1) The biography of Mar Habib; 2) the biography of Mar Zura; 3) the biography of John the Nazirite of the Monastery of Zuqnin; 4) the biography of the two stylite brothers Ibrahim and Marun; 5) the biography of the two ascetics Simon and Sergius; 6) the biography of the Solitary Paul; 7) the biography of Abraham, the lay recluse; 8) the biography of Addai the Chorepiscopus of Anazete; 9) the history of the cleric Mara of Anazete; 10) the history of the Bishop Simon, the Persian dialectician; 11) the history of Harphat, Chorepiscopus of Anazete; 12) the history of the two sisters Mary and Euphemia, daughters of Ghazala(Dorcus); 13) the history of Thomas, Stephen, and Zota, the notaries and syncelli of Mara, metropolitan of Amid; 14) the history of Abi the Nazirite; 15) history of the two brothers, one of whom was named Jacob from the Edessene monastery at Amid; 16) the history of Simon, the solitary of the Tur; 17) the history of a man who was not willing to have his name mentioned; 18) the history of a monk who quitted his monastery without being absolved; 19) the history of Zachariah the Aged; 20) the history of a monk from the Monastery of Zachariah; 21) the history of Thomas of Armenia who became an ascetic monastic with his wife and children; 22) the history of the two brothers, Addai and Abraham; 23) the history of Simon the solitary; 24) the history of John, bishop of Tal Mawzalt (Constantina); 25) the history of John of Gazza, Coptic Bishop of Hephaestus, the second contender for the Orthodox faith; 26; the history of Thomas the Confessor, bishop of Damascus (the origin is wanting); 27) the history of Susanna the virgin; 28) the history of Mary the solitary; 29) the history of Malke the stranger ascetic; 30) the history of Elias the Dara; 31) the history of the two merchant brothers, Elias and Theodore; 32) the history of a monk who stole and afterwards repented; 33) the history of Hala the Zealous, of the monastery of the Edessenes in Amid; 34) the history of the scribe Simon the Aged of Amid; 35) the history of the monks who were persecuted and expelled from the monasteries of Amid from 521 to 567; 36) the history of Mara the solitary and all the ascetics who were buried at the cemetery of the strangers; 37) (wanting in the original); 38) the history of the priest Aaron and the rest of the priests and deacons; 39) the history of the priest Leontis; 40) the history of the priests Abraham and his son Zota and the history of his nephew deacon Daniel; 41) the history of Basianus the solitary, Romanus the priest and Periodeutes of the Monastery of Talada and of the abbot Simon; 42) the history of the abbots Mari, Sergius, and Daniel; 43) the history of the deacons Abraham, Cyriacus, Bar Hadhbshabba and Sergius, who assisted the author in preaching to the heathens and in building churches and monasteries; 44) the history of a pious Tribunus and Comes; 45) the history of Isaac the prefect of Dara; 46) the history of Paul of Antioch; 47) the history of the group of monks assembled by the Empress Theodora at the palace of Hormizda in Constantinople; 48) the history of the five exiled patriarchs during the persecution; 49) the history of Mar Jacob, a militant metropolitan; 50) the history of the two militant Metropolitans Jacob and Theodore; 51) the history of Kashish, bishop of the island of Chios; 52) the history of the ascetics Theophilus and Maria of Antioch; 53) the history of Priscos the Ascetic; 54) the history of the ascetic patrician lady Caesaria; 55) the history of John and Susiana, chamberlains of the patrician lady Caesaria; 56) the history of Peter the imperial chancellor and his brother Photius the Chastularius;253 57) the history of Theodore, the imperial chamberlain and quaestor; 58) the history of the monastery of John the Iberian in twenty-one pages.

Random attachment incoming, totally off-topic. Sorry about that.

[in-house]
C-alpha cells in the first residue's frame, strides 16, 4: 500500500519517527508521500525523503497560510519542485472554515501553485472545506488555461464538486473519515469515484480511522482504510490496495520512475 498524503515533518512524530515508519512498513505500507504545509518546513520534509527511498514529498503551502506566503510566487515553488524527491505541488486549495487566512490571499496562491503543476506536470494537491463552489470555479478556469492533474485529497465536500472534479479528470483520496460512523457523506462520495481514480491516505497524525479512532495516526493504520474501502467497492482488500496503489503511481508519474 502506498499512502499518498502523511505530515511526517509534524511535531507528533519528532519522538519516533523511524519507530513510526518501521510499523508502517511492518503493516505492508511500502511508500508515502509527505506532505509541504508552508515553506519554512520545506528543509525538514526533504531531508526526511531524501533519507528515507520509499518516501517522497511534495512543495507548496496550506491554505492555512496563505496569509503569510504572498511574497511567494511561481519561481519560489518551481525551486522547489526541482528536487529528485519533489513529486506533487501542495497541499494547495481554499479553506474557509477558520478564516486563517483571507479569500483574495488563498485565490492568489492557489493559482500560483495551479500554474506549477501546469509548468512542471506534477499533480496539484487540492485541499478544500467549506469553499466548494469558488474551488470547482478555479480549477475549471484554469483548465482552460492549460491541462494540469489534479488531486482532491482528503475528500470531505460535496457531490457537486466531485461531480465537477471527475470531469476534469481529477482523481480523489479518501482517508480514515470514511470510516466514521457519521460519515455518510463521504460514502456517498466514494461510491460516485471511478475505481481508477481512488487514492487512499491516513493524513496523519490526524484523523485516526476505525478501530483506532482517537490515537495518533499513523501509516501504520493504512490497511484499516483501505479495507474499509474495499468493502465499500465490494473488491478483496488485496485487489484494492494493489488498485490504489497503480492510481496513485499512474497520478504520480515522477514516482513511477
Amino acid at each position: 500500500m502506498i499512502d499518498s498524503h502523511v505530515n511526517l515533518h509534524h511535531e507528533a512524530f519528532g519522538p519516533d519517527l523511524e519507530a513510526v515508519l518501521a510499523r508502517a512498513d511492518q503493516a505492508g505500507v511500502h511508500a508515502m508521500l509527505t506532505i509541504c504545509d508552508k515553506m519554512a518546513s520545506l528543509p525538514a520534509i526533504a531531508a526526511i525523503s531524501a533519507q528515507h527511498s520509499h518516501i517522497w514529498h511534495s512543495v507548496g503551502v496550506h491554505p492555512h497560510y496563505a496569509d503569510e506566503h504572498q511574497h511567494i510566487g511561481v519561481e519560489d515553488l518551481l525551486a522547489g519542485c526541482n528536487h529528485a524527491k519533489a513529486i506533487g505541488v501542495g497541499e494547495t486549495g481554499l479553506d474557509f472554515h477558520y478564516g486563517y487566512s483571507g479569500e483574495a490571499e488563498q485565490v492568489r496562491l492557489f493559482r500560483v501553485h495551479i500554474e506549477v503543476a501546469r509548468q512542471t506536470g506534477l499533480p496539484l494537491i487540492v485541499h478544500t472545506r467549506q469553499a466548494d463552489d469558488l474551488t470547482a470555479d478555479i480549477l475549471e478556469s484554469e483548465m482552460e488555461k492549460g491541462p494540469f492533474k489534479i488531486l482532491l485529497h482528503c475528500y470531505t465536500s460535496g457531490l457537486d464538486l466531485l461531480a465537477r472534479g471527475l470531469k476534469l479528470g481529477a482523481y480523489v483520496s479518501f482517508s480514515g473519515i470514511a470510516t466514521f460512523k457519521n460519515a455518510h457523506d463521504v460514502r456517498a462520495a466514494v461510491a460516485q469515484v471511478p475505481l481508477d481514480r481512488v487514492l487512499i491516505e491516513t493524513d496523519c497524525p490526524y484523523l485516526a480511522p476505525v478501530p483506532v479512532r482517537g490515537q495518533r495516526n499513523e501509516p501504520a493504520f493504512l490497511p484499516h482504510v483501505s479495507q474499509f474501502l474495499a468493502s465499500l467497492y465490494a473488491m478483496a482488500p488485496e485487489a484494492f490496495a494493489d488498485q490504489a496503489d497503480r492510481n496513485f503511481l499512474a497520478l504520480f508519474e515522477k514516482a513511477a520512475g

These histories of saints have a unique Estrangelo copy at the British Museum MS. Add. 14647 transcribed in 688254 which was published by Land in 1868, who also in collaboration with Van Dowen published it in Latin in Amsterdam in 1889. It was also published in English by Brooks in 1924.
John also wrote another book on the persecution provoked by the Malkites against the church in 537, which he mentioned in his Ecclesiastical History and in the beginning of the thirty-fifth biography. This book has been lost. He also wrote the story of the pestilence around the year 541-542 and incorporated it into the first book of his history, which is lost except for what was quoted by Michael the Great. However, the protest which he delivered to the Eastern Council concerning unity in 571255 is thought to have taken place before the year 575. He also wrote sundry letters to categories of the faithful whom he mentioned in his history,256 into which he incorporated the adversity which had befallen him. Furthermore, he wrote more than ten letters to Mar Jacob257 and to the Patriarch Paul and his partisans after his disagreement with them;258 he also composed a reply to the abbots of the monasteries of the East regarding the ordination of Peter III of Callinicus around the year 581.259

69- John of Ephesus (d. 587)